Tommy Wright, statistician in the US Census Center for Statistical Research and Methodology, joined the Stats+Stories regulars to discuss what the US Census Bureau does and why it is important. (The Census data visualization library is a treat and should be explored by anyone with an interest in viewing characteristics of the US.)
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Bob Long: Welcome the stats and stories, I am Bob Long. When you turn on the news, you often hear the story continuing numbers, the latest political poll, the employment rate, or statistics on economic growth. You may even find out 2013 is the international year of statistics. You may say "who cares, numbers are boring, they put me sleep," but the truth is the number are important and generally often struggle to find in the way to make statistics relate to your everyday life. A great example is US Census, you probably recall taking part in the Census, but you may not understand why Census statistics are so vital . We are going to explore this topic with Dr. Tommy Wright of the US Census bureau, on this edition Stats and Stories, it is a program created by Miami University of Statistics Department Chair John Bailer and media journalism and film chair Richard Campbell .They share a mutual interest in helping us understanding the importance of statistics in our lives. I will be hosting this program, but before John Bailer, Richard Campbell, and Tommy Wright join me for this show, we asked our stats and stories reporter Megan Thobe to help us understand the relevance of Census data from people who often rely on those statistics.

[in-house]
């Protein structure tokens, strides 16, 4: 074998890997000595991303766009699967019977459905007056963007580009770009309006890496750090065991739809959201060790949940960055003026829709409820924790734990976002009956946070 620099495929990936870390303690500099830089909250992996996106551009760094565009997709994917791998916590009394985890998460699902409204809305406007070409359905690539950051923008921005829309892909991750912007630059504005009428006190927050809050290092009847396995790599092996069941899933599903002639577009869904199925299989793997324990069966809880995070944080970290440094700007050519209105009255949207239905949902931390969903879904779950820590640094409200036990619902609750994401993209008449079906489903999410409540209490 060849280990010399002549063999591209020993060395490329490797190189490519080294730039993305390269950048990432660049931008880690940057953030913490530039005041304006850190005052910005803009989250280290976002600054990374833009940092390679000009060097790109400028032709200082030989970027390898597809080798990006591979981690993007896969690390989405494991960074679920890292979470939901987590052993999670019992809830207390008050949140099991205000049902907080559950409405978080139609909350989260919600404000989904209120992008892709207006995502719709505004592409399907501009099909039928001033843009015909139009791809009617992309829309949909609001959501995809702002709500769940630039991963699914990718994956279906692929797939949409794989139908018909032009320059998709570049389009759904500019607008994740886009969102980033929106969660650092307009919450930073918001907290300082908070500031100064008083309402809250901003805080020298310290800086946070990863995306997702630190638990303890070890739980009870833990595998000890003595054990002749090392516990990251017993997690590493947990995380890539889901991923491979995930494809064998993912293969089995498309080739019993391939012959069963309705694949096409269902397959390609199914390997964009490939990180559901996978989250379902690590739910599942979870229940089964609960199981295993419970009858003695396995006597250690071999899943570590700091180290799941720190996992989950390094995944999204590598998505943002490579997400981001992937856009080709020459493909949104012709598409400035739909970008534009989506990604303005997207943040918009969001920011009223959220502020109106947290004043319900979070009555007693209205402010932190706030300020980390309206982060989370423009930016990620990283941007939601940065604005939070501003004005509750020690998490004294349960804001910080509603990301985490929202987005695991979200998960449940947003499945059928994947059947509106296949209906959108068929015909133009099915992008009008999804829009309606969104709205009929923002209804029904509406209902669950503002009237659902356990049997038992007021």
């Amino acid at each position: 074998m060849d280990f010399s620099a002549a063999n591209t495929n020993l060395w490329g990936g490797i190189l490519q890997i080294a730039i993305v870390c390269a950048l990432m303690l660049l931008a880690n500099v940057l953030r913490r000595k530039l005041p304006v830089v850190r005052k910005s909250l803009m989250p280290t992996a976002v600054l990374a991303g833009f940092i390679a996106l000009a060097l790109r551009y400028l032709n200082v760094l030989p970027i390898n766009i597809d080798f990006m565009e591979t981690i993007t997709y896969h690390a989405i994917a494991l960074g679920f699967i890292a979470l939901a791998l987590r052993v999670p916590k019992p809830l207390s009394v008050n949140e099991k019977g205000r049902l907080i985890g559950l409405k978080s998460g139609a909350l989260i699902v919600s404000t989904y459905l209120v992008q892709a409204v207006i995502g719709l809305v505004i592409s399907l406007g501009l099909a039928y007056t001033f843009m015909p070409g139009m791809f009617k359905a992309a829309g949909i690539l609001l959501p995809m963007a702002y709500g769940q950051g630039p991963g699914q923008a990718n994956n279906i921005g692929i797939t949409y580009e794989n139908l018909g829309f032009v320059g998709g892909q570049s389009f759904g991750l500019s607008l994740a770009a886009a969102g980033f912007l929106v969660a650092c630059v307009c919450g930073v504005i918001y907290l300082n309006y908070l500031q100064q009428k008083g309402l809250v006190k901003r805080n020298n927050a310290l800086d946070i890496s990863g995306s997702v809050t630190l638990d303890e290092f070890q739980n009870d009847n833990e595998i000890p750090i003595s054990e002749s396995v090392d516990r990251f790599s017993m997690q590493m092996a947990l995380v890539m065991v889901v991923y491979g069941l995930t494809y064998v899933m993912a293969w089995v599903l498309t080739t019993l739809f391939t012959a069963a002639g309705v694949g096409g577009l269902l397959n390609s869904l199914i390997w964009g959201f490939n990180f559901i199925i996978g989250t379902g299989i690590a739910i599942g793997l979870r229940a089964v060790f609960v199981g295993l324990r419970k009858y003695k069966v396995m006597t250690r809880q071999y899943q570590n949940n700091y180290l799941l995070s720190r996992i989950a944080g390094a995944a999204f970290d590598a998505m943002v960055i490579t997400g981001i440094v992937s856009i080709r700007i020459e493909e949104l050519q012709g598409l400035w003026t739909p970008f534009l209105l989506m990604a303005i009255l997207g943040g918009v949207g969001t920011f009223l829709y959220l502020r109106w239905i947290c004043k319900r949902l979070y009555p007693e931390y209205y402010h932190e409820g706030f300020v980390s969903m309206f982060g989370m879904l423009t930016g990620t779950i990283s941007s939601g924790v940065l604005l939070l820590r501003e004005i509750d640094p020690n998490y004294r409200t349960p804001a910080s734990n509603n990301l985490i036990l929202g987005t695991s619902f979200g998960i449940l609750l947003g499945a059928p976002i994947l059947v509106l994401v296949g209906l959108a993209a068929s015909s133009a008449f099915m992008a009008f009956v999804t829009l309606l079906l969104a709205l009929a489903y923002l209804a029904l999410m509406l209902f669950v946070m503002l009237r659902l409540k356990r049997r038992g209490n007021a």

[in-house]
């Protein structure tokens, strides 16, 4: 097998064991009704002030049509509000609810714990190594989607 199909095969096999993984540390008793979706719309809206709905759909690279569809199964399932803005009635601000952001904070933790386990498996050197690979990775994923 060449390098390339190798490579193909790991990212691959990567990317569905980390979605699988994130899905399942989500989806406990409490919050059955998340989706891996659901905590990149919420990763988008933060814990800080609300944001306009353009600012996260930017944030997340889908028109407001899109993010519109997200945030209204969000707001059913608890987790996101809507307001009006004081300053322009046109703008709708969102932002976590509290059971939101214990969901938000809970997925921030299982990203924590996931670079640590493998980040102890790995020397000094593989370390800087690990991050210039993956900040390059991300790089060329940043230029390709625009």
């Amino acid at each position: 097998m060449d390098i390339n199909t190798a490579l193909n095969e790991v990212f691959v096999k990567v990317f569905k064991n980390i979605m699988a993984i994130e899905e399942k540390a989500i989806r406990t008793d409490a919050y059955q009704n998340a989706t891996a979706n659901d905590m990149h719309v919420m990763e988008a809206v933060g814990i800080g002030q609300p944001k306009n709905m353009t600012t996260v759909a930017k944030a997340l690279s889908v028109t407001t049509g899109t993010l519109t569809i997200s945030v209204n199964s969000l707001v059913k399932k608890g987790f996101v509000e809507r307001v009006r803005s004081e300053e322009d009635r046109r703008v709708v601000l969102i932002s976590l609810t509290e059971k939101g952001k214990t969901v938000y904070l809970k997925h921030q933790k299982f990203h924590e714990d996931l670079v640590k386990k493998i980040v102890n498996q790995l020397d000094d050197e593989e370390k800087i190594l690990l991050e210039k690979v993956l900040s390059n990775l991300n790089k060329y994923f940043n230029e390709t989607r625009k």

Thobe: Originally the Census was used to assign the right amount of taxes and representatives to each state. Today the data gathered by the Census Bureau has come to cover much more. Dr. Suzanne Kunkel, the director of the Scripps Gerontology Center, says the Census data is the basis of majority of her work.
Dr. Suzanne Kunkel: We rely on the Census data to help us track changes in the size and the growth and the speed of growth of aging populations as a demographer, the numbers are really powerful to me and the story is so compelling.
Thobe: Kunkel believes Census data can be used to tell a story about government systems.
Kunkel: In terms of the public system, Census data counts of population, projections of population have everything to do with the viability of the system.
Thobe: According to Dr. Philip Russo, an expert in political science, sometimes data even has the power to change how these systems are run.
Russo: It's become a source of benchmarking now, as more and more public sector enterprises, state and local governments find themselves doing more with less.
Thobe: Political and social systems can change based on Census data. The people who managed these systems have learned how to use the data to better those systems. Research and information from past helps people in many field answer questions about what is to come. Dr. Bill Evens is a professor of Economics.